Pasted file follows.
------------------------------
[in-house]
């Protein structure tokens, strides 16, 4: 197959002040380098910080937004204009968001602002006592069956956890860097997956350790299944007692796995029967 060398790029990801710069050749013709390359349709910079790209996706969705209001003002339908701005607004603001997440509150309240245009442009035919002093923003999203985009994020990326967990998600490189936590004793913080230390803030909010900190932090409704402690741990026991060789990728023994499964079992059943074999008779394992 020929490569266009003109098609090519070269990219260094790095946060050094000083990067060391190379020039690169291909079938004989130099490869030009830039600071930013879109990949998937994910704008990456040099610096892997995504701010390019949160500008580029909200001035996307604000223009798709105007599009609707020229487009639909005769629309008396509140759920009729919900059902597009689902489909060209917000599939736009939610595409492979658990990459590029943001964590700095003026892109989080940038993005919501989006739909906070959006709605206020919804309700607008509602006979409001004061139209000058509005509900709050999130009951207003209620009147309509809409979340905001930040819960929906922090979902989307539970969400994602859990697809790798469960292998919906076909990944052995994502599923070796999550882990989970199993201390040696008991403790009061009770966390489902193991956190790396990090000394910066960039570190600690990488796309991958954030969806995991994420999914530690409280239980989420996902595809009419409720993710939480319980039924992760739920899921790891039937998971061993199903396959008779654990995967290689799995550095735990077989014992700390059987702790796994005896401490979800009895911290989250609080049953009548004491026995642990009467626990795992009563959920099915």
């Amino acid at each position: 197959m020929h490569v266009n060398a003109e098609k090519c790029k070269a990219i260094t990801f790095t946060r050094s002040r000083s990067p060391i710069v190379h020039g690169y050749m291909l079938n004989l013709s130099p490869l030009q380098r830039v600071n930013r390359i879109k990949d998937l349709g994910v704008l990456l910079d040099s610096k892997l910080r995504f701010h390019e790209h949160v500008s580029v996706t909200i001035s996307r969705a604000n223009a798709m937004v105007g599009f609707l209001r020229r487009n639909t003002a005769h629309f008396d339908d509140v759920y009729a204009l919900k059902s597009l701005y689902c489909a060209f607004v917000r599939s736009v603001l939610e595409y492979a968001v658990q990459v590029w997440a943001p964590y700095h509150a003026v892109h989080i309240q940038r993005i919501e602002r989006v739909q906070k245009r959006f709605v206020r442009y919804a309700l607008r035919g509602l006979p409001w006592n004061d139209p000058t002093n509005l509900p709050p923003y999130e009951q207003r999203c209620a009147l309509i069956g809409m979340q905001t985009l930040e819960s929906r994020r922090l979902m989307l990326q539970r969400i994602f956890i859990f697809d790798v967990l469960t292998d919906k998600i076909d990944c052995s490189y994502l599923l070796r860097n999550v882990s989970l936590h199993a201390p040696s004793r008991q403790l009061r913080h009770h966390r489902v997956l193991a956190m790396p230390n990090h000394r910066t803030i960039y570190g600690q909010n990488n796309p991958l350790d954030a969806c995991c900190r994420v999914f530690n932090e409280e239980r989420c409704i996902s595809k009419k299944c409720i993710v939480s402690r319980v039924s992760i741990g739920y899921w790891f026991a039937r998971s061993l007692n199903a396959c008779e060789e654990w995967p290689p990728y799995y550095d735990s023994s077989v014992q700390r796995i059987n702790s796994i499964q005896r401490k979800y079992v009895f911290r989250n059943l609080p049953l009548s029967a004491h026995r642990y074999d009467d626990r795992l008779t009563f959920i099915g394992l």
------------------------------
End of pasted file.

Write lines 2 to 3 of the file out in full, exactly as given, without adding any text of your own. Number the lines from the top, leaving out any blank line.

């Protein structure tokens, strides 16, 4: 197959002040380098910080937004204009968001602002006592069956956890860097997956350790299944007692796995029967 060398790029990801710069050749013709390359349709910079790209996706969705209001003002339908701005607004603001997440509150309240245009442009035919002093923003999203985009994020990326967990998600490189936590004793913080230390803030909010900190932090409704402690741990026991060789990728023994499964079992059943074999008779394992 020929490569266009003109098609090519070269990219260094790095946060050094000083990067060391190379020039690169291909079938004989130099490869030009830039600071930013879109990949998937994910704008990456040099610096892997995504701010390019949160500008580029909200001035996307604000223009798709105007599009609707020229487009639909005769629309008396509140759920009729919900059902597009689902489909060209917000599939736009939610595409492979658990990459590029943001964590700095003026892109989080940038993005919501989006739909906070959006709605206020919804309700607008509602006979409001004061139209000058509005509900709050999130009951207003209620009147309509809409979340905001930040819960929906922090979902989307539970969400994602859990697809790798469960292998919906076909990944052995994502599923070796999550882990989970199993201390040696008991403790009061009770966390489902193991956190790396990090000394910066960039570190600690990488796309991958954030969806995991994420999914530690409280239980989420996902595809009419409720993710939480319980039924992760739920899921790891039937998971061993199903396959008779654990995967290689799995550095735990077989014992700390059987702790796994005896401490979800009895911290989250609080049953009548004491026995642990009467626990795992009563959920099915």
């Amino acid at each position: 197959m020929h490569v266009n060398a003109e098609k090519c790029k070269a990219i260094t990801f790095t946060r050094s002040r000083s990067p060391i710069v190379h020039g690169y050749m291909l079938n004989l013709s130099p490869l030009q380098r830039v600071n930013r390359i879109k990949d998937l349709g994910v704008l990456l910079d040099s610096k892997l910080r995504f701010h390019e790209h949160v500008s580029v996706t909200i001035s996307r969705a604000n223009a798709m937004v105007g599009f609707l209001r020229r487009n639909t003002a005769h629309f008396d339908d509140v759920y009729a204009l919900k059902s597009l701005y689902c489909a060209f607004v917000r599939s736009v603001l939610e595409y492979a968001v658990q990459v590029w997440a943001p964590y700095h509150a003026v892109h989080i309240q940038r993005i919501e602002r989006v739909q906070k245009r959006f709605v206020r442009y919804a309700l607008r035919g509602l006979p409001w006592n004061d139209p000058t002093n509005l509900p709050p923003y999130e009951q207003r999203c209620a009147l309509i069956g809409m979340q905001t985009l930040e819960s929906r994020r922090l979902m989307l990326q539970r969400i994602f956890i859990f697809d790798v967990l469960t292998d919906k998600i076909d990944c052995s490189y994502l599923l070796r860097n999550v882990s989970l936590h199993a201390p040696s004793r008991q403790l009061r913080h009770h966390r489902v997956l193991a956190m790396p230390n990090h000394r910066t803030i960039y570190g600690q909010n990488n796309p991958l350790d954030a969806c995991c900190r994420v999914f530690n932090e409280e239980r989420c409704i996902s595809k009419k299944c409720i993710v939480s402690r319980v039924s992760i741990g739920y899921w790891f026991a039937r998971s061993l007692n199903a396959c008779e060789e654990w995967p290689p990728y799995y550095d735990s023994s077989v014992q700390r796995i059987n702790s796994i499964q005896r401490k979800y079992v009895f911290r989250n059943l609080p049953l009548s029967a004491h026995r642990y074999d009467d626990r795992l008779t009563f959920i099915g394992l």